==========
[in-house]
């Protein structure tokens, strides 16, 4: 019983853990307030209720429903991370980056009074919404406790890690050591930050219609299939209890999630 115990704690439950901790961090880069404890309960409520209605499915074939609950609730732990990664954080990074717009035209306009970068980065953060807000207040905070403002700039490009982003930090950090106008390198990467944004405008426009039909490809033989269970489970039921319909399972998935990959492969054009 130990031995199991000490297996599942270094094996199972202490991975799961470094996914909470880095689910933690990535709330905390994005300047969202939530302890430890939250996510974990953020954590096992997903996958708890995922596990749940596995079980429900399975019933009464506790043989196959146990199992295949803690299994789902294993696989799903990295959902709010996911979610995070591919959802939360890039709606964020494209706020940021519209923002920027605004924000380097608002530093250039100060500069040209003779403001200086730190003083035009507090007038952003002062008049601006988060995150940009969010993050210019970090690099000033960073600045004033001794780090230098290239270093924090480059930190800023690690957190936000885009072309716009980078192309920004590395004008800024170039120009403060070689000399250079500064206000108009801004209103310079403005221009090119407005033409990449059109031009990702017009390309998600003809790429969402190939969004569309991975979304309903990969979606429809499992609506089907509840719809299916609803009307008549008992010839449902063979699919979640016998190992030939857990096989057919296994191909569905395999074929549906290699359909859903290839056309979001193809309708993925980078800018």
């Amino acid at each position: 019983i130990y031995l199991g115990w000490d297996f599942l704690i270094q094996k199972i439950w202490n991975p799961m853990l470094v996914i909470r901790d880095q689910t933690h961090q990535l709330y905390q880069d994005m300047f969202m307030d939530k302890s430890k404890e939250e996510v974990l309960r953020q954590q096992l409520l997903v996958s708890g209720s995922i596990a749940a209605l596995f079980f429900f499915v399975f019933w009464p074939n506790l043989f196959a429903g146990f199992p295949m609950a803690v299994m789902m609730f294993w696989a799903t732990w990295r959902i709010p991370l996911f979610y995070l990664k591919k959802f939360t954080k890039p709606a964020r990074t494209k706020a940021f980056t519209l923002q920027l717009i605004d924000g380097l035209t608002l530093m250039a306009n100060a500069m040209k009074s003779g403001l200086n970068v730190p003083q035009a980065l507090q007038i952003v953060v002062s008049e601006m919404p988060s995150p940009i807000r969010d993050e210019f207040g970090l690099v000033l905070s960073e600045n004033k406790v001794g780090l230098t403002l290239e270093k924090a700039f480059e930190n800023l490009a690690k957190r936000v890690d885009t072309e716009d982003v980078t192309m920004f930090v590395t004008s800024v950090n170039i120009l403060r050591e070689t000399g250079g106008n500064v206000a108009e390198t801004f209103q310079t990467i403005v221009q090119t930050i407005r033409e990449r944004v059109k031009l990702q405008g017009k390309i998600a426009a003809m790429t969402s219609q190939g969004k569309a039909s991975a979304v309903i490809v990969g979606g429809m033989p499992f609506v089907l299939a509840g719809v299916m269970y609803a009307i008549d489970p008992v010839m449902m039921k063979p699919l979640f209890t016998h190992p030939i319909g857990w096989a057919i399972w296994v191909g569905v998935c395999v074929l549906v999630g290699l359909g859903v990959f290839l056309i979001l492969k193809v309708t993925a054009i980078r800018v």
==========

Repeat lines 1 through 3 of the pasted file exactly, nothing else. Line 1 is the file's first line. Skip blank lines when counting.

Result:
[in-house]
């Protein structure tokens, strides 16, 4: 019983853990307030209720429903991370980056009074919404406790890690050591930050219609299939209890999630 115990704690439950901790961090880069404890309960409520209605499915074939609950609730732990990664954080990074717009035209306009970068980065953060807000207040905070403002700039490009982003930090950090106008390198990467944004405008426009039909490809033989269970489970039921319909399972998935990959492969054009 130990031995199991000490297996599942270094094996199972202490991975799961470094996914909470880095689910933690990535709330905390994005300047969202939530302890430890939250996510974990953020954590096992997903996958708890995922596990749940596995079980429900399975019933009464506790043989196959146990199992295949803690299994789902294993696989799903990295959902709010996911979610995070591919959802939360890039709606964020494209706020940021519209923002920027605004924000380097608002530093250039100060500069040209003779403001200086730190003083035009507090007038952003002062008049601006988060995150940009969010993050210019970090690099000033960073600045004033001794780090230098290239270093924090480059930190800023690690957190936000885009072309716009980078192309920004590395004008800024170039120009403060070689000399250079500064206000108009801004209103310079403005221009090119407005033409990449059109031009990702017009390309998600003809790429969402190939969004569309991975979304309903990969979606429809499992609506089907509840719809299916609803009307008549008992010839449902063979699919979640016998190992030939857990096989057919296994191909569905395999074929549906290699359909859903290839056309979001193809309708993925980078800018």
């Amino acid at each position: 019983i130990y031995l199991g115990w000490d297996f599942l704690i270094q094996k199972i439950w202490n991975p799961m853990l470094v996914i909470r901790d880095q689910t933690h961090q990535l709330y905390q880069d994005m300047f969202m307030d939530k302890s430890k404890e939250e996510v974990l309960r953020q954590q096992l409520l997903v996958s708890g209720s995922i596990a749940a209605l596995f079980f429900f499915v399975f019933w009464p074939n506790l043989f196959a429903g146990f199992p295949m609950a803690v299994m789902m609730f294993w696989a799903t732990w990295r959902i709010p991370l996911f979610y995070l990664k591919k959802f939360t954080k890039p709606a964020r990074t494209k706020a940021f980056t519209l923002q920027l717009i605004d924000g380097l035209t608002l530093m250039a306009n100060a500069m040209k009074s003779g403001l200086n970068v730190p003083q035009a980065l507090q007038i952003v953060v002062s008049e601006m919404p988060s995150p940009i807000r969010d993050e210019f207040g970090l690099v000033l905070s960073e600045n004033k406790v001794g780090l230098t403002l290239e270093k924090a700039f480059e930190n800023l490009a690690k957190r936000v890690d885009t072309e716009d982003v980078t192309m920004f930090v590395t004008s800024v950090n170039i120009l403060r050591e070689t000399g250079g106008n500064v206000a108009e390198t801004f209103q310079t990467i403005v221009q090119t930050i407005r033409e990449r944004v059109k031009l990702q405008g017009k390309i998600a426009a003809m790429t969402s219609q190939g969004k569309a039909s991975a979304v309903i490809v990969g979606g429809m033989p499992f609506v089907l299939a509840g719809v299916m269970y609803a009307i008549d489970p008992v010839m449902m039921k063979p699919l979640f209890t016998h190992p030939i319909g857990w096989a057919i399972w296994v191909g569905v998935c395999v074929l549906v999630g290699l359909g859903v990959f290839l056309i979001l492969k193809v309708t993925a054009i980078r800018v």